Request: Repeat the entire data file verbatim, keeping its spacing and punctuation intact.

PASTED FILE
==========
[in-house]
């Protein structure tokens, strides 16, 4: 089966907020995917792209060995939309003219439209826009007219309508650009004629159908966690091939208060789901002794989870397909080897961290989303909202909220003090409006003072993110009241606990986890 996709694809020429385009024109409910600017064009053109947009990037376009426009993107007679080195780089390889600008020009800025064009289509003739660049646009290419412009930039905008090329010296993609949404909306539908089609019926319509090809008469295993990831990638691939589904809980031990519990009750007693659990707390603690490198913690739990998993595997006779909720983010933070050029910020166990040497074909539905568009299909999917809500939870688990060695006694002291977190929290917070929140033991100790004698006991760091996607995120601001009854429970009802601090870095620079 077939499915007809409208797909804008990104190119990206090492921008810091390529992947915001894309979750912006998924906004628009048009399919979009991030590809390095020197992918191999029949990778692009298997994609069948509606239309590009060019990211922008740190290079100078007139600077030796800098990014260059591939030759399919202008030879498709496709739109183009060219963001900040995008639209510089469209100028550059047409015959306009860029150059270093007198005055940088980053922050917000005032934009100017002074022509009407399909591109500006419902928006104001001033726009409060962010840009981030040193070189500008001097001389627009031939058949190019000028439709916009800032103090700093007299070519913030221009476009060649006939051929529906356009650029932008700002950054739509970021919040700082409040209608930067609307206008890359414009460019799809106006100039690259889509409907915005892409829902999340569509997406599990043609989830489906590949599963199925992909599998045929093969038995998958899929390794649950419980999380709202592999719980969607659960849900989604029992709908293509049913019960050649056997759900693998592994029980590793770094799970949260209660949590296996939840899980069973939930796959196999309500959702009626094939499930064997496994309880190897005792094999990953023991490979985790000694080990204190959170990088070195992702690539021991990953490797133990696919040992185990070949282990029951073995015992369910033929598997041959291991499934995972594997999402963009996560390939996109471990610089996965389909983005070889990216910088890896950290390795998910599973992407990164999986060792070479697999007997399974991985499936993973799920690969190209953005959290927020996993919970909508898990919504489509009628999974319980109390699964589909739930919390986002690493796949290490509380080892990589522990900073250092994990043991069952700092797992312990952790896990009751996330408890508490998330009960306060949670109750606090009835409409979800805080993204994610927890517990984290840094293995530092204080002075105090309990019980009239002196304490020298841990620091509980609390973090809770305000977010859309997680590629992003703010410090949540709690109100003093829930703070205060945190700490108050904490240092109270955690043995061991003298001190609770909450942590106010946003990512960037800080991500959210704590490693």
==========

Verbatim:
[in-house]
């Protein structure tokens, strides 16, 4: 089966907020995917792209060995939309003219439209826009007219309508650009004629159908966690091939208060789901002794989870397909080897961290989303909202909220003090409006003072993110009241606990986890 996709694809020429385009024109409910600017064009053109947009990037376009426009993107007679080195780089390889600008020009800025064009289509003739660049646009290419412009930039905008090329010296993609949404909306539908089609019926319509090809008469295993990831990638691939589904809980031990519990009750007693659990707390603690490198913690739990998993595997006779909720983010933070050029910020166990040497074909539905568009299909999917809500939870688990060695006694002291977190929290917070929140033991100790004698006991760091996607995120601001009854429970009802601090870095620079 077939499915007809409208797909804008990104190119990206090492921008810091390529992947915001894309979750912006998924906004628009048009399919979009991030590809390095020197992918191999029949990778692009298997994609069948509606239309590009060019990211922008740190290079100078007139600077030796800098990014260059591939030759399919202008030879498709496709739109183009060219963001900040995008639209510089469209100028550059047409015959306009860029150059270093007198005055940088980053922050917000005032934009100017002074022509009407399909591109500006419902928006104001001033726009409060962010840009981030040193070189500008001097001389627009031939058949190019000028439709916009800032103090700093007299070519913030221009476009060649006939051929529906356009650029932008700002950054739509970021919040700082409040209608930067609307206008890359414009460019799809106006100039690259889509409907915005892409829902999340569509997406599990043609989830489906590949599963199925992909599998045929093969038995998958899929390794649950419980999380709202592999719980969607659960849900989604029992709908293509049913019960050649056997759900693998592994029980590793770094799970949260209660949590296996939840899980069973939930796959196999309500959702009626094939499930064997496994309880190897005792094999990953023991490979985790000694080990204190959170990088070195992702690539021991990953490797133990696919040992185990070949282990029951073995015992369910033929598997041959291991499934995972594997999402963009996560390939996109471990610089996965389909983005070889990216910088890896950290390795998910599973992407990164999986060792070479697999007997399974991985499936993973799920690969190209953005959290927020996993919970909508898990919504489509009628999974319980109390699964589909739930919390986002690493796949290490509380080892990589522990900073250092994990043991069952700092797992312990952790896990009751996330408890508490998330009960306060949670109750606090009835409409979800805080993204994610927890517990984290840094293995530092204080002075105090309990019980009239002196304490020298841990620091509980609390973090809770305000977010859309997680590629992003703010410090949540709690109100003093829930703070205060945190700490108050904490240092109270955690043995061991003298001190609770909450942590106010946003990512960037800080991500959210704590490693």